26 October 2013
The ultimate judge of China’s rule in Tibet should be the Tibetan people. Even after 60 years of China’s invasion of Tibet and more than 50 years after Tibet came under the complete control of Beijing in the aftermath of the repression which crushed that year’s popular uprising against Chinese rule, today large parts of Tibet are still under martial law like control. The alarming escalation in desperate forms of protest, including self-immolations, in Tibetan areas, is a clear judgment made by the Tibetan people of China’s sixty years rule of Tibet.
Since 2009, over 121 Tibetans have set themselves on fire to protest against the Chinese government’s continued occupation of Tibet. The self-immolators have called for freedom for Tibetans and the return of His Holiness the Dalai Lama to Tibet.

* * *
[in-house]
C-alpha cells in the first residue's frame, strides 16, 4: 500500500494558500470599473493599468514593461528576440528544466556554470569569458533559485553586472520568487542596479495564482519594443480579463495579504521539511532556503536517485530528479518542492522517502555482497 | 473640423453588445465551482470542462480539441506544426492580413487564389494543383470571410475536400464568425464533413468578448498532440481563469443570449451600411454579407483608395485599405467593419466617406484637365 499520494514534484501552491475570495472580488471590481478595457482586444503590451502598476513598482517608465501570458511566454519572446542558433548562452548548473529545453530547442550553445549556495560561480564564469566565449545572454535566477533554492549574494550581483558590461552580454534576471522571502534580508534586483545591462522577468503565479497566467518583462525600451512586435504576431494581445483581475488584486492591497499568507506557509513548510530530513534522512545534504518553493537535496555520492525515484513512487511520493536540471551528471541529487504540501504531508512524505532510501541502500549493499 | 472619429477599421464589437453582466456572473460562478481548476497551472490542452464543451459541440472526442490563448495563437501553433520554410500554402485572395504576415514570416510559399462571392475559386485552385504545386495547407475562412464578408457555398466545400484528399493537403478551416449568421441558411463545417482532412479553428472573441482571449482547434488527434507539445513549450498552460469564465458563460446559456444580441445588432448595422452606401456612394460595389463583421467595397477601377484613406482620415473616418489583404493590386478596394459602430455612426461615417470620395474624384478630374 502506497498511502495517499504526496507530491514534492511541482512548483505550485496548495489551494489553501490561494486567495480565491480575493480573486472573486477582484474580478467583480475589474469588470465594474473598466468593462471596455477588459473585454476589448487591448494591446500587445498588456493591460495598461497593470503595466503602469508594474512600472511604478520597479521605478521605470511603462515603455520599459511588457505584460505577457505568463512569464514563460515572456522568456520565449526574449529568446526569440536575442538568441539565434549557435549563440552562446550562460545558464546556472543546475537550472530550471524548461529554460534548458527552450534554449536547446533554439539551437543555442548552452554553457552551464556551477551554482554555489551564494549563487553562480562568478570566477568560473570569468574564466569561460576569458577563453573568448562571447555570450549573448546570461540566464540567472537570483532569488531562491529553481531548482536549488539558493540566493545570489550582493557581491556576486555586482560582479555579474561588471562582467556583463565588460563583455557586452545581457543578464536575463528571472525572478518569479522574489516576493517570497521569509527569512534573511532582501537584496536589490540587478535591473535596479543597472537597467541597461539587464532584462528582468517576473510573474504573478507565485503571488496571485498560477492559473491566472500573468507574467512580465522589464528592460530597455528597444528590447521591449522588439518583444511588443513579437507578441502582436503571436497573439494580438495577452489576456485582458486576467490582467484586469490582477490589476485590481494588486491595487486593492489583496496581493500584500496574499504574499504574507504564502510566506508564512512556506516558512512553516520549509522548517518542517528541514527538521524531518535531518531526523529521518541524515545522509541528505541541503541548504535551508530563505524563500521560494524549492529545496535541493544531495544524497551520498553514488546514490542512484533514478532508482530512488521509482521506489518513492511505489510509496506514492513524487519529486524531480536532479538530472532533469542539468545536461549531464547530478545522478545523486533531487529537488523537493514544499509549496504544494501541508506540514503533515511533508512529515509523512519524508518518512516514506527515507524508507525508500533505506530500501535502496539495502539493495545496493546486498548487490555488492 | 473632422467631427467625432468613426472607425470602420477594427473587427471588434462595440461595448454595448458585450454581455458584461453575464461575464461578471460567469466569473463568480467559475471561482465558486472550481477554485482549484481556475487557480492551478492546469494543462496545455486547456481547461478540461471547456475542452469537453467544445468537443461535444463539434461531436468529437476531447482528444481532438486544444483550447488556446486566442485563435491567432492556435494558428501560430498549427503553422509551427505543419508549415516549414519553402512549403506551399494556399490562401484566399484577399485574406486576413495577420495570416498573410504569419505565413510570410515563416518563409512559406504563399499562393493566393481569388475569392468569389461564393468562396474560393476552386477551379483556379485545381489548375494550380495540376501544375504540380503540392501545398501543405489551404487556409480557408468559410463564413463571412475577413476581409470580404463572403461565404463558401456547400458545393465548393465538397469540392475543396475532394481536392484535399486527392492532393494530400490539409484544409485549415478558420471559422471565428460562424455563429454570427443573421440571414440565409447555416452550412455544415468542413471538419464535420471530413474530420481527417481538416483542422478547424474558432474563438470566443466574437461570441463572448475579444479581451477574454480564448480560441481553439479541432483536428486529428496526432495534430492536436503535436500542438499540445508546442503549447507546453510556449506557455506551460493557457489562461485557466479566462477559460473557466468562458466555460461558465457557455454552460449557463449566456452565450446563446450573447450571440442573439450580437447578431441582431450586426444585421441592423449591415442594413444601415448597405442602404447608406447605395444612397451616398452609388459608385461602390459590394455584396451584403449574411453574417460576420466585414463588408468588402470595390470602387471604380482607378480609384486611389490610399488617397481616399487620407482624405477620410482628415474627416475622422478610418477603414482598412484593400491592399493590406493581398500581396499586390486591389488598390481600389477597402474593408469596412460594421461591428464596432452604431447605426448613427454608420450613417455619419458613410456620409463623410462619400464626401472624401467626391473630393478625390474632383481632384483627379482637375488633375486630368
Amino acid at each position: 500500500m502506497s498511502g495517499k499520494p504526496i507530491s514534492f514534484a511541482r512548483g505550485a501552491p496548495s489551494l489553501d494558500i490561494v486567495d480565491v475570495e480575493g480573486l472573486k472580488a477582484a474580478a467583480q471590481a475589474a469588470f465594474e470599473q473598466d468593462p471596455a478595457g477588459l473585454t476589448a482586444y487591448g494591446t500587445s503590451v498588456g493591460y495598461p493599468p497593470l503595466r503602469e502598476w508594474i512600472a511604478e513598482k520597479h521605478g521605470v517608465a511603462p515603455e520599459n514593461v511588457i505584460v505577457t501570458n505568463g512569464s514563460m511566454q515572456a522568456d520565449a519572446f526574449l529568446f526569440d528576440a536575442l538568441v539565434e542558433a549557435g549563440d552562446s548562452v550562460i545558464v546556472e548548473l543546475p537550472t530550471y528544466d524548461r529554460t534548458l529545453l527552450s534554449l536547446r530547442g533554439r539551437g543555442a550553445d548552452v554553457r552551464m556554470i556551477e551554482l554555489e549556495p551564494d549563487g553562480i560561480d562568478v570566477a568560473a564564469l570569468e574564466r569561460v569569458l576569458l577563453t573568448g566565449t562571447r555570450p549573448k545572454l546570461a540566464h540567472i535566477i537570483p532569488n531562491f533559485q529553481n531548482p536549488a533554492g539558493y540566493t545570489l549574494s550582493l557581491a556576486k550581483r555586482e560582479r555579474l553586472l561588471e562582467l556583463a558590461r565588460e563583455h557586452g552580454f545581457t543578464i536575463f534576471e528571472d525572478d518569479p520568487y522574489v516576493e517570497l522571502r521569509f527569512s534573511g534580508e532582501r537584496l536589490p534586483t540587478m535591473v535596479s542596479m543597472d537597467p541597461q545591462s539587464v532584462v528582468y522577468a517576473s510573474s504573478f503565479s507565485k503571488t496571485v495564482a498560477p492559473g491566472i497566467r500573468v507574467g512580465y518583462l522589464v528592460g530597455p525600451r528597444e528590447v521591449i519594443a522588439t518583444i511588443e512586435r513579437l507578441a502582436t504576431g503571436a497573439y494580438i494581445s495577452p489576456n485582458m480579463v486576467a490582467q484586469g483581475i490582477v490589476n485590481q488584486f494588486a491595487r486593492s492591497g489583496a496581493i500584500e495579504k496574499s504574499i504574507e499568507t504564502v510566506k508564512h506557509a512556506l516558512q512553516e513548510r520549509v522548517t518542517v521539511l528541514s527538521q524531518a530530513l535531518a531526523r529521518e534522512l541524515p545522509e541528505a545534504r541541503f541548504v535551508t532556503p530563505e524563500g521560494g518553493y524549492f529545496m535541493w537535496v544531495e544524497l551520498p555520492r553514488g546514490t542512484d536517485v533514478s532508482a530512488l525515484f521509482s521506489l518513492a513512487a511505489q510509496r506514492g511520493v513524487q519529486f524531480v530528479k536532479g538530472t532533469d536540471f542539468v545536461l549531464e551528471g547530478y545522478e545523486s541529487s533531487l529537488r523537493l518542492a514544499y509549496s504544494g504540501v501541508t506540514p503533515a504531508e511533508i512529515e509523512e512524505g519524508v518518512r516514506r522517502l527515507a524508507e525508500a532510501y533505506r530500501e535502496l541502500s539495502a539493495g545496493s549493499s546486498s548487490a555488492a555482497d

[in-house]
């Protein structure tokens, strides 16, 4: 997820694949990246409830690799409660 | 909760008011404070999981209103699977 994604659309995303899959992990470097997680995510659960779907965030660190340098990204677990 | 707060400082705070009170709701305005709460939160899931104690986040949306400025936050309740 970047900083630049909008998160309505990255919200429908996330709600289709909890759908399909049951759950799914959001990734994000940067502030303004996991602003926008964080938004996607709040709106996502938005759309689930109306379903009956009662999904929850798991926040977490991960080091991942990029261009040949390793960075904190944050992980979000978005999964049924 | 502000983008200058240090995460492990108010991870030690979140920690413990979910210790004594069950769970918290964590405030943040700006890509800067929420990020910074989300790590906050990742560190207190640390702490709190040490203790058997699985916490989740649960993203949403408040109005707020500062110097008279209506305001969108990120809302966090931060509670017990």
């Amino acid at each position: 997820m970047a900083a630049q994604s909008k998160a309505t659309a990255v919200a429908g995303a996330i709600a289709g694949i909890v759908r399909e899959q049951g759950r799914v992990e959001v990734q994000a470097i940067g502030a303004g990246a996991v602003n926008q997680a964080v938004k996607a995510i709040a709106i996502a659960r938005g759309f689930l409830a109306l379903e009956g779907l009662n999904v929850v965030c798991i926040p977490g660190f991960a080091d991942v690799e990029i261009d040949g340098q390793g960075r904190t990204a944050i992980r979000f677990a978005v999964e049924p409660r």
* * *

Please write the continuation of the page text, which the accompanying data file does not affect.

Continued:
The white paper issued by China’s State Council on Oct. 22, it is clear that economic and material development have failed Tibetans in their struggle to survive as a people with a distinct culture.
In fact, the latest white paper is an attempt to cover up the darkest period experienced by the Tibetan people after China’s invasion of Tibet. No less a figure than Hu Yaobang, the general secretary of the Chinese Communist Party, who visited Lhasa in 1980, apologized to the Tibetan people and said the conditions in Tibet were worse than pre-1959 Tibet. The late Panchen Lama, said in 1989, a few days before his untimely death, that China’s rule in Tibet brought greater suffering than benefit for the Tibetan people. Over 1.2 million Tibetans died as a direct result of Chinese communist rule and more than 6,000 monasteries were razed to the ground.
Interestingly, no other minorities in China have been the object of so many white papers. In light of growing public awareness and sympathy for the Tibetan cause, China is constantly challenged to justify the legitimacy of its presence in Tibet.